Reed–Solomon error correction

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Reed–So 4}} (t 3 x2 + 2 x + 1}}, then the codeword is calculated as follows. $s_r(x) = p(x) \, x^t \mod g(x) = 547 x^3 + 738 x^2 + 442 x + 455$ $s(x) = p(x) \, x^t - s_r(x) = 3 x^6 + 2 x^5 + 1 x^4 + 382 x^3 + 191 x^2 + 487 x + 474$

Errors in transmission might cause this to be received instead. $r(x) = s(x) + e(x) = 3 x^6 + 2 x^5 + 123 x^4 + 456 x^3 + 191 x^2 + 487 x + 474$

The syndromes are calculated by evaluating r at powers of α. $S_1 = r(3^1) = 3\cdot 3^6 + 2\cdot 3^5 + 123\cdot 3^4 + 456\cdot 3^3 + 191\cdot 3^2 + 487\cdot 3 + 474 = 732$ $S_2 = r(3^2) = 637,\;S_3 = r(3^3) = 762,\;S_4 = r(3^4) = 925$

To correct the errors, first use the Berlekamp–Massey algorithm to calculate the error locator polynomial.

n Sn+1 d C B b m
0 732 732 197 x + 1 1 732 1
1 637 846 173 x + 1 1 732 2
2 762 412 634 x2 + 173 x + 1 173 x + 1 412 1
3 925 576 329 x2 + 821 x + 1 173 x + 1 412 2

The final value of C is the error locator polynomial, Λ(x). The zeros can be found by trial substitution. They are x1 = 757 = 3−3 and x2 = 562 = 3−4, corresponding to the error locations. To calculate the error values, apply the Forney algorithm. $\Omega(x) = S(x) \Lambda(x) \mod x^4 = 546 x + 732\,$ $\Lambda'(x) = 658 x + 821\,$ $e_1 = -\Omega(x_1)/\Lambda'(x_1) = -649/54 = 280 \times 843 = 74\,$ $e_2 = -\Omega(x_2)/\Lambda'(x_2) = 122\,$

Subtracting e1x3 and e2x4 from the received polynomial r reproduces the original codeword s.

Euclidean decoder

Another iterative method for calculating both the error locator polynomial and the error value polynomial is based on Sugiyama's adaptation of the Extended Euclidean algorithm .

Define S(x), Λ(x), and Ω(x) for t syndromes and e errors: $S(x) = S_{t} x^{t-1} + S_{t-1} x^{t-2} + \cdots + S_2 x + S_1$ $\Lambda(x) = \Lambda_{e} x^{e} + \Lambda_{e-1} x^{e-1} + \cdots + \Lambda_{1} x + 1$ $\Omega(x) = \Omega_{e} x^{e} + \Omega_{e-1} x^{e-1} + \cdots + \Omega_{1} x + \Omega_{0}$

The key equation is: $\Lambda(x) S(x) = Q(x) x^{t} + \Omega(x)$

For t = 6 and e = 3: $\begin{bmatrix} \Lambda_3 S_6 & x^8 \\ \Lambda_2 S_6 + \Lambda_3 S_5 & x^7 \\ \Lambda_1 S_6 + \Lambda_2 S_5 + \Lambda_3 S_4 & x^6 \\ S_6 + \Lambda_1 S_5 + \Lambda_2 S_4 + \Lambda_3 S_3 & x^5 \\ S_5 + \Lambda_1 S_4 + \Lambda_2 S_3 + \Lambda_3 S_2 & x^4 \\ S_4 + \Lambda_1 S_3 + \Lambda_2 S_2 + \Lambda_3 S_1 & x^3 \\ S_3 + \Lambda_1 S_2 + \Lambda_2 S_1 & x^2 \\ S_2 + \Lambda_1 S_1 & x \\ S_1 & \\ \end{bmatrix} = \begin{bmatrix} Q_2 x^8 \\ Q_1 x^7 \\ Q_0 x^6 \\ 0 \\ 0 \\ 0 \\ \Omega_2 x^2 \\ \Omega_1 x \\ \Omega_0 \\ \end{bmatrix}$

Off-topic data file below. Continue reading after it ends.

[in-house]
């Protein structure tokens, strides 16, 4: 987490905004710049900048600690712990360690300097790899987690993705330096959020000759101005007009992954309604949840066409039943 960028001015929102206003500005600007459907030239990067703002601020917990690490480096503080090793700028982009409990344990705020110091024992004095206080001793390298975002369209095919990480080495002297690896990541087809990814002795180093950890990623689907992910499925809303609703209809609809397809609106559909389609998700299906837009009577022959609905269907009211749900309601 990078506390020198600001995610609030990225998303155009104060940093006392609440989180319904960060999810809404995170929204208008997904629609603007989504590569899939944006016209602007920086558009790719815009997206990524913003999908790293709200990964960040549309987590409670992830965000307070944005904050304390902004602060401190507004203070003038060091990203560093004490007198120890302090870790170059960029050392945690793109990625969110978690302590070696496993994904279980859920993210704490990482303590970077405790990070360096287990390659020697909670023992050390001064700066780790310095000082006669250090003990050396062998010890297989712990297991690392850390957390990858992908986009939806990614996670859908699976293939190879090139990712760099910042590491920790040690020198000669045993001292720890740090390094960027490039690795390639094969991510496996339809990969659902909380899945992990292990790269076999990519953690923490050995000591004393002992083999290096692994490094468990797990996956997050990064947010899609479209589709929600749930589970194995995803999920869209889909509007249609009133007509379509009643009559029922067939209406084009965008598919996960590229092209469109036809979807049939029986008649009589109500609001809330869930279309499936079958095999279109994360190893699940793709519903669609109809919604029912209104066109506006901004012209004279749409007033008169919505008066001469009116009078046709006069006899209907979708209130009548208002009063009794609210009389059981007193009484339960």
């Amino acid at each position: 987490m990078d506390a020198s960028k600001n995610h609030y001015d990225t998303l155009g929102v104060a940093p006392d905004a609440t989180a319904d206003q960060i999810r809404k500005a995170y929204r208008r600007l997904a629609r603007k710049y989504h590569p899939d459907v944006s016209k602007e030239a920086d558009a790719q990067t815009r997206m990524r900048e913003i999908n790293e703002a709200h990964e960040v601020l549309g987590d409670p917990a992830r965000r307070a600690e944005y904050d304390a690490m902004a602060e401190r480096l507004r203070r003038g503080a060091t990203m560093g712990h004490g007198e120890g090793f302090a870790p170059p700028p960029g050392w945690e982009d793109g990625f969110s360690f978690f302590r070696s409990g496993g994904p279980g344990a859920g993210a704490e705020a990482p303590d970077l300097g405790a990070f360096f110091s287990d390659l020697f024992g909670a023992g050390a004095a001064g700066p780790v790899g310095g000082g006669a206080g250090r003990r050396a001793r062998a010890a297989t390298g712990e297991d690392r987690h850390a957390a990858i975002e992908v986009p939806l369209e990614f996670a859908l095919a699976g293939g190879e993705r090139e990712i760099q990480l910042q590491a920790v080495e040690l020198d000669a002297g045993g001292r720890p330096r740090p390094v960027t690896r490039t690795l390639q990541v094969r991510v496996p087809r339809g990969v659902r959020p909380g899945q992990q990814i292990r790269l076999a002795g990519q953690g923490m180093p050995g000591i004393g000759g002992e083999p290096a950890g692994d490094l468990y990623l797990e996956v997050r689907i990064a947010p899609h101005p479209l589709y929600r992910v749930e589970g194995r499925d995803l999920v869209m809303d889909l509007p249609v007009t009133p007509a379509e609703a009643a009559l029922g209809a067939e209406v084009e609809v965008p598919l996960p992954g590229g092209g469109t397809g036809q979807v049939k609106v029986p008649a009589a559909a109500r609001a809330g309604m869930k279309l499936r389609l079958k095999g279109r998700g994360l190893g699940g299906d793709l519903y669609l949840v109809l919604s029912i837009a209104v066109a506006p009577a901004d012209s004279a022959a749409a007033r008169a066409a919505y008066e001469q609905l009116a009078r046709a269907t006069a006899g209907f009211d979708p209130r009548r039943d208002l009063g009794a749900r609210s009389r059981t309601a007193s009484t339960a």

The middle terms are zero due to the relationship between Λ and syndromes.

The extended Euclidean algorithm can find a series of polynomials of the form

Ai(x) S(x) + Bi(x) xt = Ri(x)

where the degree of R decreases as i increases. Once the degree of Ri(x) < t/2, then

Ai(x) = Λ(x)

Bi(x) = -Q(x)

Ri(x) = Ω(x).

B(x) and Q(x) don't need to be saved, so the algorithm becomes:

R−1 = xt
R0 = S(x)
A−1 = 0
A0 = 1
i = 0
while degree of Ri >= t/2
i = i + 1
Q = Ri-2 / Ri-1
Ri = Ri-2 - Q Ri-1
Ai = Ai-2 - Q Ai-1

to set low order term of Λ(x) to 1, divide Λ(x) and Ω(x) by Ai(0):

Λ(x) = Ai / Ai(0)
Ω(x) = Ri / Ai(0)

Ai(0) is the constant (low order) term of Ai.

Example

Using the same data as the Berlekamp Massey example above:

i Ri Ai
-1 001 x4 + 000 x3 + 000 x2 + 000 x + 000 000
0 925 x3 + 762 x2 + 637 x + 732 001
1 683 x2 + 676 x + 024 697 x + 396
2 673 x + 596 608 x2 + 704 x + 544
Λ(x) = A2 / 544 = 329 x2 + 821 x + 001
Ω(x) = R2 / 544 = 546 x + 732

Decoder using discrete Fourier transform

A discrete Fourier transform can be used for decoding. To avoid conflict with syndrome names, let c(x) = s(x) the encoded codeword. r(x) and e(x) are the same as above. Define C(x), E(x), and R(x) as the discrete Fourier transforms of c(x), e(x), and r(x). Since r(x) = c(x) + e(x), and since a discrete Fourier transform is a linear operator, R(x) = C(x) + E(x).

Transform r(x) to R(x) using discrete Fourier transform. Since the calculation for a discrete Fourier transform is the same as the calculation for syndromes, t coefficients of R(x) and E(x) are the same as the syndromes: $R_j = E_j = S_j = r(\alpha^j)$ $for \ 1 \le j \le t$

Use $R_1$ through $R_t$ as syndromes (they're the same) and generate the error locator polynomial using the methods from any of the above decoders.

Let v = number of errors. Generate E(x) using the known coefficients $E_1$ to $E_t$, the error locator polynomial, and these formulas $E_0 = - \frac{1}{\sigma_v}(E_{v} + \sigma_1 E_{v-1} + \cdots + \sigma_{v-1} E_{1})$ $E_j = -(\sigma_1 E_{j-1} + \sigma_2 E_{j-2} + \cdots + \sigma_v E_{j-v})$ $for \ t < j < n$

Then calculate C(x) = R(x) - E(x) and take the inverse transform of C(x) to produce c(x).

Decoding beyond the error-correction bound

The Singleton bound states that the minimum distance d of a linear block code of size (n,k) is upper-bounded by n − k + 1. The distance d was usually understood to limit the error-correction capability to ⌊d/2⌋. The Reed–Solomon code achieves this bound with equality, and can thus correct up to ⌊(n − k + 1)/2⌋ errors. However, this error-correction bound is not exact.